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Legal Checklist for Expanding Business to the U.S: Have Solid Contracts
Member news | August 17, 2020
The FACC-NY network is composed of a diverse mosaic of talented, experienced, and open-hearted professionals united by a desire to share their knowledge, nurture meaningful connections, and succeed professionally. In this #MemberInsights blog, we invite a guest member to contribute timely and relevant tips and insight for adapting your activities to overcome immediate challenges and plan for the long-term.
By FACC-NY Member Stephanie Messas
Stephanie is Partner of The Messas Law Practice and helps foreign companies develop and thrive in the U.S. by creating corporate structures and identifying diverse legal issues related to corporate governance, intellectual property, and employment.
This is Stephanie's second article as part of her Legal Checklist for Expanding to the U.S series to help our members gain legal insight for successfully expanding their businesses to the U.S.
2. Have Solid Contracts ✓
- What not to do.
US contracts, i.e., US contracts that not only comply with US law but are in a US format, are a powerful tool that shields your entity from liability and provides you with the weight of credibility vis-a-vis your business partners. In many ways, a contract is a reflection of a company’s operational efficiency and reliability. As mentioned in Part 1 of this series, it is much more cost-effective in the US to strategize to avoid problems, materialized in solid contracts, then to fix errors made as a result of lack of a contract and/or a poorly drafted one. Do not copy and paste from various online websites, do not “Americanize” a European contract. Invest in your contractual foundation.
- What a contract should do for you.
A contract serves to generate revenue and to protect your entity. Indeed, a solid agreement should set forth the commitments and obligations of all parties to it. Not only do you have a clear roadmap of the parties’ expectations, but also procedures to solidify healthy business relationships and solutions when such relationships do not flourish as planned. More importantly, the contract provides avenues to prevent conflicts and mitigate them when they arise. The type of contracts and clauses will obviously differ depending on the business’s needs, but one constant is that the business’s strategy and goals should be as clear as means to get out of the contract.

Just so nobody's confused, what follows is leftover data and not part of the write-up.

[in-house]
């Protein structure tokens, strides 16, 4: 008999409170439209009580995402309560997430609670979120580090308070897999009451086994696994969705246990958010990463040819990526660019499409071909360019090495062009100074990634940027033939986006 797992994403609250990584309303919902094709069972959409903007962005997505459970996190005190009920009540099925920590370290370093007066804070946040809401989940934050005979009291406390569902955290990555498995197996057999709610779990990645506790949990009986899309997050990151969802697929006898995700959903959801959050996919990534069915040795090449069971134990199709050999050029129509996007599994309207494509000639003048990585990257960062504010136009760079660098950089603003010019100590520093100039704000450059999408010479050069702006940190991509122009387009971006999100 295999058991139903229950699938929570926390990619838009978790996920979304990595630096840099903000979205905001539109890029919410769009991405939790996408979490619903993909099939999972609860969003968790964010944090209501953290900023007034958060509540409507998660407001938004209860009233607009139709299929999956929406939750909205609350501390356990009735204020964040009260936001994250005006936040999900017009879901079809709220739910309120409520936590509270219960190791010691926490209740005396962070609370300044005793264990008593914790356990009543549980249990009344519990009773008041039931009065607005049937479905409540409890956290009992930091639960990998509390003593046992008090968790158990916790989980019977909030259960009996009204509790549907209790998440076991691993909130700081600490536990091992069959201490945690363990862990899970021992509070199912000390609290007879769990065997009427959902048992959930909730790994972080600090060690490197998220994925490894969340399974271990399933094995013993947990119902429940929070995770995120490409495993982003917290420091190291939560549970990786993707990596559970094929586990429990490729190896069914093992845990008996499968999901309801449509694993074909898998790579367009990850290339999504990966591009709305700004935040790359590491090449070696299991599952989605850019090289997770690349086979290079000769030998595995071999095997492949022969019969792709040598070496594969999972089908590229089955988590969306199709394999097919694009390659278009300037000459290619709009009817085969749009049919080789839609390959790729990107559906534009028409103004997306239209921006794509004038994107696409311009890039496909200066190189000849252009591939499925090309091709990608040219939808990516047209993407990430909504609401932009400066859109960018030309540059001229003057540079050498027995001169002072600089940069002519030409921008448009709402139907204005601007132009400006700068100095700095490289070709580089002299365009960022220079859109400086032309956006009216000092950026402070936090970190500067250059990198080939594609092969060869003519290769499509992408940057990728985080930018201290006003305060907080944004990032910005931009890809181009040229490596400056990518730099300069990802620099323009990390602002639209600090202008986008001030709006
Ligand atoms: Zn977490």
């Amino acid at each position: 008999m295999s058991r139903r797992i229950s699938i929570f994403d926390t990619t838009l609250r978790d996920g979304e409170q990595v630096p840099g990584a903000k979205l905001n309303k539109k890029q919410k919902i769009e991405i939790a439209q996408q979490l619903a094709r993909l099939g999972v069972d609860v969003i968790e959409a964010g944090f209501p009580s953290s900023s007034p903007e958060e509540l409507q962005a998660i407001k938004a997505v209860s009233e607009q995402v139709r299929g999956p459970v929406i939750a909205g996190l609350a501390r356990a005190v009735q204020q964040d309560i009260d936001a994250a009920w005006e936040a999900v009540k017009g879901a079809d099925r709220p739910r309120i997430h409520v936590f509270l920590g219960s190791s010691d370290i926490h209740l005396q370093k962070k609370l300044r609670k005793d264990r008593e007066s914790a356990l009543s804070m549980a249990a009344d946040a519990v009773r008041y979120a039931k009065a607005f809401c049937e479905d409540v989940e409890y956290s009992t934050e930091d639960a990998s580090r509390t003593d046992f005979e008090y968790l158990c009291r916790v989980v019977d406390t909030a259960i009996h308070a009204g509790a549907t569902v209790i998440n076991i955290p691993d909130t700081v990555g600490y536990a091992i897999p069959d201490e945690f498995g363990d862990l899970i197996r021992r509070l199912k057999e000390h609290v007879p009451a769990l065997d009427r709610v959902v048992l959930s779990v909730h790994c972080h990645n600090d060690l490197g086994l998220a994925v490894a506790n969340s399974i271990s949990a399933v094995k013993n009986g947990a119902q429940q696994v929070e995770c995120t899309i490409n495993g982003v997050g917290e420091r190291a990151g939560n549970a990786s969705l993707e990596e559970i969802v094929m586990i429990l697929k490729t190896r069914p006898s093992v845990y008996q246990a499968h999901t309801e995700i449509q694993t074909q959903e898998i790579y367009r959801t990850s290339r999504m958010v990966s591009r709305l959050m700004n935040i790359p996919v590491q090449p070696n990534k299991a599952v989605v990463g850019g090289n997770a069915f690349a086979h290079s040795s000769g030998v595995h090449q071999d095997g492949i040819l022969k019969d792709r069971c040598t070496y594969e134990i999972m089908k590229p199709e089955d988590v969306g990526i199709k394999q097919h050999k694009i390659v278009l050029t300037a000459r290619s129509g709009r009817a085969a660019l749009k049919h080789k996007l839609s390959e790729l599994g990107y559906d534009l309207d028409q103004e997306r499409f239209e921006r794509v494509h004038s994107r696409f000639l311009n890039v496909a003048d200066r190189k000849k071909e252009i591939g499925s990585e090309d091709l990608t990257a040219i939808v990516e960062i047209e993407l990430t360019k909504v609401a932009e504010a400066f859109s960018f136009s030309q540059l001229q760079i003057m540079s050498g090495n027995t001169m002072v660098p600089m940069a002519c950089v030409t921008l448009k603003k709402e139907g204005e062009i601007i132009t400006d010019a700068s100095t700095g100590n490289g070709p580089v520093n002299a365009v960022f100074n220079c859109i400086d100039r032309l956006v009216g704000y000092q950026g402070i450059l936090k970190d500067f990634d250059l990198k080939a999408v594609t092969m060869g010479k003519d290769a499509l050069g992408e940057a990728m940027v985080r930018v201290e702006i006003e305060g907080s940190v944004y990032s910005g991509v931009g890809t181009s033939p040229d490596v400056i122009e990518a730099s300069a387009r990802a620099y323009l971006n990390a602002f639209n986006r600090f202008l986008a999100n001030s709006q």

- Post-COVID necessities.
Businesses have been turning to force majeure clauses in their contracts for protection in light of the COVID-19 pandemic. Force majeure clauses are contractual clauses which alter parties' obligations and/or liabilities when an extraordinary event or circumstance beyond the parties’ control prevents one or all of them from fulfilling those obligations. Indeed, vamping up these clauses can be helpful, but it is insufficient. Parties should think about what obligations must be fulfilled in person, alternatives to in-person obligations, if any, solutions in cases of quarantine, and possible extensions to performance dates.
Stay tuned for the next article release as part of this series for your questions answered on protecting your IP and employment law.
Interested in connecting with Stephanie and expanding upon these questions? Log into the FACC Member Directory to send her a message.